11 November 2020

Survey of market expectations

The Central Bank of Iceland conducted a survey of market agents’ expectations over the period from 2-4 November. A total of 29 agents in the bond market, including banks, pension funds, mutual and investment funds, securities brokers, and licensed asset management firms were invited to participate. Responses were received from 26 market participants, giving a response ratio of 90%.


The survey findings indicate that market agents expect inflation to average 3.7% in Q4/2020 and just under 3.8% in Q1/2021. Thereafter, they expect it to subside but to remain above the Bank’s inflation target until Q3/2021. This is a higher inflation rate than according to the August survey, when they projected that inflation would peak at just under 3% in Q3/2020 and then begin to ease, aligning with the target in Q2/2021. Expectations one, two, five, and ten years ahead were unchanged since the last survey, however, at around 2.5%. The survey indicates that respondents expect the króna to appreciate in the coming term, with the EURISK exchange rate measuring 158 in one year’s time.

According to the median response, market agents expect the Central Bank’s key interest rate to remain 1% until the end of 2021 and rise thereafter, measuring 1.25% in two years’ time. This is a higher rate than survey participants expected in August, when they projected that the Bank’s key rate would fall by 0.25 percentage points in Q4/2020, to 0.75%, where it would remain until Q3/2021.

Most respondents consider the monetary stance appropriate at present, or 60%, up from just under 50% in the previous survey. On the other hand, the share who consider the monetary stance too loose declined from 23% to 12%. The share of respondents who consider the monetary stance too tight held steady at about 30%.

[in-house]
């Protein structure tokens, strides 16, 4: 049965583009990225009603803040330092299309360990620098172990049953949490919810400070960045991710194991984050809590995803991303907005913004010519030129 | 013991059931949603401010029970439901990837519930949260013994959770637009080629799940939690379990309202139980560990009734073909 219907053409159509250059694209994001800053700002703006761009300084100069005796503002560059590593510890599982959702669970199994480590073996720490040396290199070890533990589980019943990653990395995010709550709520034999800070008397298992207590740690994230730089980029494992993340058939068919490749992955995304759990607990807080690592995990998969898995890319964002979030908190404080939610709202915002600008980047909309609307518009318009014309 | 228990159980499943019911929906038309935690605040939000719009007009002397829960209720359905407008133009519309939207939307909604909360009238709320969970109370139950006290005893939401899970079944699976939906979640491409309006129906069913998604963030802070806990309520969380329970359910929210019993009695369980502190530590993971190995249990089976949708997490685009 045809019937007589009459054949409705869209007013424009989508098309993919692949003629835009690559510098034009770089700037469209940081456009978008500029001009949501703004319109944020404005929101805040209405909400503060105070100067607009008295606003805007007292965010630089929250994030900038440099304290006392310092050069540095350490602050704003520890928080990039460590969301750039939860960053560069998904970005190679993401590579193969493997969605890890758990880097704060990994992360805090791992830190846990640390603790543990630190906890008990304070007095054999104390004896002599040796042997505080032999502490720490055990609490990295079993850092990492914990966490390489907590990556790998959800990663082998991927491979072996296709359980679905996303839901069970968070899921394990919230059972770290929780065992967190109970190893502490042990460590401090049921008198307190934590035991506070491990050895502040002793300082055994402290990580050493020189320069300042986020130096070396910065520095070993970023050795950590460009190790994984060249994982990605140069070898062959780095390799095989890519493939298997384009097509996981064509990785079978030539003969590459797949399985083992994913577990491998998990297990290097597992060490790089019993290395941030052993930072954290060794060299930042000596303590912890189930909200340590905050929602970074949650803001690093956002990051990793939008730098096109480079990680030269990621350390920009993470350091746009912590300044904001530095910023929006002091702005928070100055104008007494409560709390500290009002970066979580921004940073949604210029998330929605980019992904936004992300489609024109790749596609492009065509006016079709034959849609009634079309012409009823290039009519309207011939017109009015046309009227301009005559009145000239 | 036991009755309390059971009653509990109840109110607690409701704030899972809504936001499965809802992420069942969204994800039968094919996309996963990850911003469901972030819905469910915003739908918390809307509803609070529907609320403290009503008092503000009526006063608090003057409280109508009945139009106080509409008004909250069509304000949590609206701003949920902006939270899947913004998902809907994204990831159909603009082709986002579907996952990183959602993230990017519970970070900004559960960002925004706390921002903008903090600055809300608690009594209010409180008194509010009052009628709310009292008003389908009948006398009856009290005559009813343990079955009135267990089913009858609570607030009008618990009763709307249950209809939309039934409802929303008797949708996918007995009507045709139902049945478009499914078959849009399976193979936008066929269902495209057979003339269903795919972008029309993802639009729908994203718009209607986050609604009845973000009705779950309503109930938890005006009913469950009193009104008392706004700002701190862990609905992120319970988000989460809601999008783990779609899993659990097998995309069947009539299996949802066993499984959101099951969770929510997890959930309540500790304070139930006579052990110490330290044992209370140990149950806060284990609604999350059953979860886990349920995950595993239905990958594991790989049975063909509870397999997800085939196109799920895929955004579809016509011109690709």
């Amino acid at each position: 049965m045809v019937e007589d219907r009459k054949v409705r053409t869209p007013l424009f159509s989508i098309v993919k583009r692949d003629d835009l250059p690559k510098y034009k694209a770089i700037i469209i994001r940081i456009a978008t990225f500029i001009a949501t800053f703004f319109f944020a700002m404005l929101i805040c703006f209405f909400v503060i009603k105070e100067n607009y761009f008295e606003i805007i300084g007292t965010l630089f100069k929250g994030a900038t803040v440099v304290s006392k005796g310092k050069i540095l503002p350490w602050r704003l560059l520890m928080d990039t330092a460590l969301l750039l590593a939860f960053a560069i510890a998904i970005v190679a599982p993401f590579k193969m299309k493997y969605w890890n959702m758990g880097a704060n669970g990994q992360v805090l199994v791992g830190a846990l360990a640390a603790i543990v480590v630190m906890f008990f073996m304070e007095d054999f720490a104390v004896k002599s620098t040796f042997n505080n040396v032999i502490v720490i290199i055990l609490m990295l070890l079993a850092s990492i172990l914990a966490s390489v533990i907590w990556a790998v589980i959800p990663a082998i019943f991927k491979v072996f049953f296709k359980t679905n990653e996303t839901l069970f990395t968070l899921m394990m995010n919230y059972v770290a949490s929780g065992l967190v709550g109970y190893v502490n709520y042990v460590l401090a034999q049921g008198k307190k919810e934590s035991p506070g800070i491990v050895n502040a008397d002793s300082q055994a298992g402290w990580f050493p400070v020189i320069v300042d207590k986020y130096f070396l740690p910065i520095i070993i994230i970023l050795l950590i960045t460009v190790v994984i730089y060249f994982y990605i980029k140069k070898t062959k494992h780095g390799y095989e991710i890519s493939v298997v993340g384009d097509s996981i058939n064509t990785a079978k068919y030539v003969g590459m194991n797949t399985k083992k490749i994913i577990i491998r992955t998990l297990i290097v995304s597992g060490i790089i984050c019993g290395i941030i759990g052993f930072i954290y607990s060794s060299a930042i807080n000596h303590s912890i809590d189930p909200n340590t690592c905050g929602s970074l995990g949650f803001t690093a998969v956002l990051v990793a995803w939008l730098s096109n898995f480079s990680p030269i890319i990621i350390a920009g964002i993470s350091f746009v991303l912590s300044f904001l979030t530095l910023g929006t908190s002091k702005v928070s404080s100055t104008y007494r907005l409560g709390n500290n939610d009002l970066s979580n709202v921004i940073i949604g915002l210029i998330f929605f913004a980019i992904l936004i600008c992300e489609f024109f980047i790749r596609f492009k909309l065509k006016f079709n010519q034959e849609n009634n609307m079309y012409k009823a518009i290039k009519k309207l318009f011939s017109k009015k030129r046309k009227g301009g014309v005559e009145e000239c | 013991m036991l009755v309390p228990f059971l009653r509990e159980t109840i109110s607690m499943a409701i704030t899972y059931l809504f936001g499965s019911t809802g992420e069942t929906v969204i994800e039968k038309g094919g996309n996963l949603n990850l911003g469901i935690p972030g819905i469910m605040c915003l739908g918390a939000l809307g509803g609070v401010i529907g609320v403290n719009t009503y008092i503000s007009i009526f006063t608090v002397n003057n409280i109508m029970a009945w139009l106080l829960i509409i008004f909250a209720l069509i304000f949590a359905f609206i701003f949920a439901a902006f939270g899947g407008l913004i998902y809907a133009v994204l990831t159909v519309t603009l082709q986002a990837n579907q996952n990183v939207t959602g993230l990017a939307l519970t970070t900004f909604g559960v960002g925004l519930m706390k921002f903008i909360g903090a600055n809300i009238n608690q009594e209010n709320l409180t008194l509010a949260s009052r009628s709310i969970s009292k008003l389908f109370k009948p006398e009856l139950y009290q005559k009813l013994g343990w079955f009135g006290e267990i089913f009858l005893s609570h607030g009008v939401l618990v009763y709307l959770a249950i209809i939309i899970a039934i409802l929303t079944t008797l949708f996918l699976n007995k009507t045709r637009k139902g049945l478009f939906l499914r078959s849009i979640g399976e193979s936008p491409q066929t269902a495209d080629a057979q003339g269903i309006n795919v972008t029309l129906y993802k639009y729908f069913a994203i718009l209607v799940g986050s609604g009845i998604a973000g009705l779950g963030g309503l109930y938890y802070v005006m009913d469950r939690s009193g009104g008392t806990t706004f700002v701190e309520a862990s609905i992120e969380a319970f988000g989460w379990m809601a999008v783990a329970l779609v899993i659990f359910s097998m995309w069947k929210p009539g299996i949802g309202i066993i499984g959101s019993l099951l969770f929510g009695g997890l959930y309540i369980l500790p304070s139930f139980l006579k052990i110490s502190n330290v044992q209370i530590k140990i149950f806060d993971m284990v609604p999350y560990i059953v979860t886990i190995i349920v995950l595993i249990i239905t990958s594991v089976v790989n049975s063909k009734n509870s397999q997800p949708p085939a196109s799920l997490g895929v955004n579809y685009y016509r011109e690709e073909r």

The overall range of responses on short-term inflation expectations was narrower in this survey than in the previous one, while for two-year expectations the range was slightly wider. The interquartile range was about the same, however. Market agents’ responses on interest rate expectations also lay in a narrower range now than in the previous survey, with the exception of two-year expectations, where the range was wider. The range of responses on the exchange rate outlook one year ahead was narrower in this survey, while for the exchange rate outlook two years it was slightly wider.

In this survey, market agents were asked what they considered to be the main reasons for the depreciation of the króna since the summer. The reasons they cited were reduced capital inflows due to COVID-19-related difficulties in key export sectors, increased outflows stemming from non-residents’ investment sales and pension funds’ increased foreign investment, and a bleaker economic outlook coupled with greater uncertainty, which had put downward pressure on the króna. Finally, they noted that the prospect of a further depreciation had given owners of foreign currency an incentive to postpone converting it to krónur, thereby maintaining the downward pressure.

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